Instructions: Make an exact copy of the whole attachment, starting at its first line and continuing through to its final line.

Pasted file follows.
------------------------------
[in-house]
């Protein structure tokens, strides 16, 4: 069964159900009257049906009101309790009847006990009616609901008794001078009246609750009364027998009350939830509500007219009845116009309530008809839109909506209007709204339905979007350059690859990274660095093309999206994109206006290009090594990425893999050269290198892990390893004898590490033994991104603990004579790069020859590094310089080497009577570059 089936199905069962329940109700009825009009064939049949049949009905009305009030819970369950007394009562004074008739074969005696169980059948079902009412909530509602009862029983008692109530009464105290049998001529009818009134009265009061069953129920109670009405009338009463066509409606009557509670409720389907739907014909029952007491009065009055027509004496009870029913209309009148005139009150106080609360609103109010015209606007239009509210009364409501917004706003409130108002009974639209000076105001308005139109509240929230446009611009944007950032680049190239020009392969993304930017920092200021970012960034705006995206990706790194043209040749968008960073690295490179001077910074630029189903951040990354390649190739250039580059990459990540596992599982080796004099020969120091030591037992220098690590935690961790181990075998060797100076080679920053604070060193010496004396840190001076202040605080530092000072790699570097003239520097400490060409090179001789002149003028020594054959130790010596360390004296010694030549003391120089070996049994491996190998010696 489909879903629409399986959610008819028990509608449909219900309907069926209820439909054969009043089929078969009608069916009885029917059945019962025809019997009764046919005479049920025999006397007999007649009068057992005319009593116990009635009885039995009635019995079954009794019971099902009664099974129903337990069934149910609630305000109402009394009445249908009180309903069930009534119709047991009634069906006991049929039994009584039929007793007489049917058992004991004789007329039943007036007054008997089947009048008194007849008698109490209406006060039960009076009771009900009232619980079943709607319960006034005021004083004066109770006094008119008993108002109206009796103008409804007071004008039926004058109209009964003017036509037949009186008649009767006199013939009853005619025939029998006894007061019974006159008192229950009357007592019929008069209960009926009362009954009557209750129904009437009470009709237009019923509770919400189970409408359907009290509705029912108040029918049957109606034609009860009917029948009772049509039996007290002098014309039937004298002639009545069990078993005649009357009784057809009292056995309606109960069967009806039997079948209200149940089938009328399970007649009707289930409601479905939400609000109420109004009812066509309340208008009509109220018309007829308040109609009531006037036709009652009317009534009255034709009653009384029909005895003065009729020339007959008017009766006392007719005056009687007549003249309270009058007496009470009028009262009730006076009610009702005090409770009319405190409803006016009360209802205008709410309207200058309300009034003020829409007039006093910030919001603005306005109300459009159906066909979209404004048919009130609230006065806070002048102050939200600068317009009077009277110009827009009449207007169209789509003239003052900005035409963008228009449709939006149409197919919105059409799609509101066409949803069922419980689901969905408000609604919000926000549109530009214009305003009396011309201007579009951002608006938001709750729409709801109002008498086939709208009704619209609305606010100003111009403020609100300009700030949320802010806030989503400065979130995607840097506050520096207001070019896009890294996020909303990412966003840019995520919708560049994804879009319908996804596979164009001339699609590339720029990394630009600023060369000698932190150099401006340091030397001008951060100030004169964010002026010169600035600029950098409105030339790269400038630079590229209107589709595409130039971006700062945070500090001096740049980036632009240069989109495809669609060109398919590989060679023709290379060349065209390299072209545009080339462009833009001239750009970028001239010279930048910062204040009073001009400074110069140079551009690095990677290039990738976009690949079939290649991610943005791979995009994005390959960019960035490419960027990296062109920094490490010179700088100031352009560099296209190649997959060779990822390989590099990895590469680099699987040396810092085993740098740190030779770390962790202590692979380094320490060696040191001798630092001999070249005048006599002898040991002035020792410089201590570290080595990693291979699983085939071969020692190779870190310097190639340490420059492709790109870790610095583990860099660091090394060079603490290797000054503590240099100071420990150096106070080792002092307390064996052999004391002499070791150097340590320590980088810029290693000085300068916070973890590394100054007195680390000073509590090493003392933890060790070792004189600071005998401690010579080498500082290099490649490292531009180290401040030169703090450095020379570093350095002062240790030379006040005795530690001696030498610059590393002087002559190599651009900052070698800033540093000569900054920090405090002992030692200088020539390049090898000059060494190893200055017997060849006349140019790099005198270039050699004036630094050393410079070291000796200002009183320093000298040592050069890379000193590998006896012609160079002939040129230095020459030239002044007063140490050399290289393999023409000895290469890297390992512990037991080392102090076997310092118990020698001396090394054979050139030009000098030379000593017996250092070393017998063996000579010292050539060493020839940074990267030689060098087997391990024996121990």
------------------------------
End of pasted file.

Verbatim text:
[in-house]
């Protein structure tokens, strides 16, 4: 069964159900009257049906009101309790009847006990009616609901008794001078009246609750009364027998009350939830509500007219009845116009309530008809839109909506209007709204339905979007350059690859990274660095093309999206994109206006290009090594990425893999050269290198892990390893004898590490033994991104603990004579790069020859590094310089080497009577570059 089936199905069962329940109700009825009009064939049949049949009905009305009030819970369950007394009562004074008739074969005696169980059948079902009412909530509602009862029983008692109530009464105290049998001529009818009134009265009061069953129920109670009405009338009463066509409606009557509670409720389907739907014909029952007491009065009055027509004496009870029913209309009148005139009150106080609360609103109010015209606007239009509210009364409501917004706003409130108002009974639209000076105001308005139109509240929230446009611009944007950032680049190239020009392969993304930017920092200021970012960034705006995206990706790194043209040749968008960073690295490179001077910074630029189903951040990354390649190739250039580059990459990540596992599982080796004099020969120091030591037992220098690590935690961790181990075998060797100076080679920053604070060193010496004396840190001076202040605080530092000072790699570097003239520097400490060409090179001789002149003028020594054959130790010596360390004296010694030549003391120089070996049994491996190998010696 489909879903629409399986959610008819028990509608449909219900309907069926209820439909054969009043089929078969009608069916009885029917059945019962025809019997009764046919005479049920025999006397007999007649009068057992005319009593116990009635009885039995009635019995079954009794019971099902009664099974129903337990069934149910609630305000109402009394009445249908009180309903069930009534119709047991009634069906006991049929039994009584039929007793007489049917058992004991004789007329039943007036007054008997089947009048008194007849008698109490209406006060039960009076009771009900009232619980079943709607319960006034005021004083004066109770006094008119008993108002109206009796103008409804007071004008039926004058109209009964003017036509037949009186008649009767006199013939009853005619025939029998006894007061019974006159008192229950009357007592019929008069209960009926009362009954009557209750129904009437009470009709237009019923509770919400189970409408359907009290509705029912108040029918049957109606034609009860009917029948009772049509039996007290002098014309039937004298002639009545069990078993005649009357009784057809009292056995309606109960069967009806039997079948209200149940089938009328399970007649009707289930409601479905939400609000109420109004009812066509309340208008009509109220018309007829308040109609009531006037036709009652009317009534009255034709009653009384029909005895003065009729020339007959008017009766006392007719005056009687007549003249309270009058007496009470009028009262009730006076009610009702005090409770009319405190409803006016009360209802205008709410309207200058309300009034003020829409007039006093910030919001603005306005109300459009159906066909979209404004048919009130609230006065806070002048102050939200600068317009009077009277110009827009009449207007169209789509003239003052900005035409963008228009449709939006149409197919919105059409799609509101066409949803069922419980689901969905408000609604919000926000549109530009214009305003009396011309201007579009951002608006938001709750729409709801109002008498086939709208009704619209609305606010100003111009403020609100300009700030949320802010806030989503400065979130995607840097506050520096207001070019896009890294996020909303990412966003840019995520919708560049994804879009319908996804596979164009001339699609590339720029990394630009600023060369000698932190150099401006340091030397001008951060100030004169964010002026010169600035600029950098409105030339790269400038630079590229209107589709595409130039971006700062945070500090001096740049980036632009240069989109495809669609060109398919590989060679023709290379060349065209390299072209545009080339462009833009001239750009970028001239010279930048910062204040009073001009400074110069140079551009690095990677290039990738976009690949079939290649991610943005791979995009994005390959960019960035490419960027990296062109920094490490010179700088100031352009560099296209190649997959060779990822390989590099990895590469680099699987040396810092085993740098740190030779770390962790202590692979380094320490060696040191001798630092001999070249005048006599002898040991002035020792410089201590570290080595990693291979699983085939071969020692190779870190310097190639340490420059492709790109870790610095583990860099660091090394060079603490290797000054503590240099100071420990150096106070080792002092307390064996052999004391002499070791150097340590320590980088810029290693000085300068916070973890590394100054007195680390000073509590090493003392933890060790070792004189600071005998401690010579080498500082290099490649490292531009180290401040030169703090450095020379570093350095002062240790030379006040005795530690001696030498610059590393002087002559190599651009900052070698800033540093000569900054920090405090002992030692200088020539390049090898000059060494190893200055017997060849006349140019790099005198270039050699004036630094050393410079070291000796200002009183320093000298040592050069890379000193590998006896012609160079002939040129230095020459030239002044007063140490050399290289393999023409000895290469890297390992512990037991080392102090076997310092118990020698001396090394054979050139030009000098030379000593017996250092070393017998063996000579010292050539060493020839940074990267030689060098087997391990024996121990």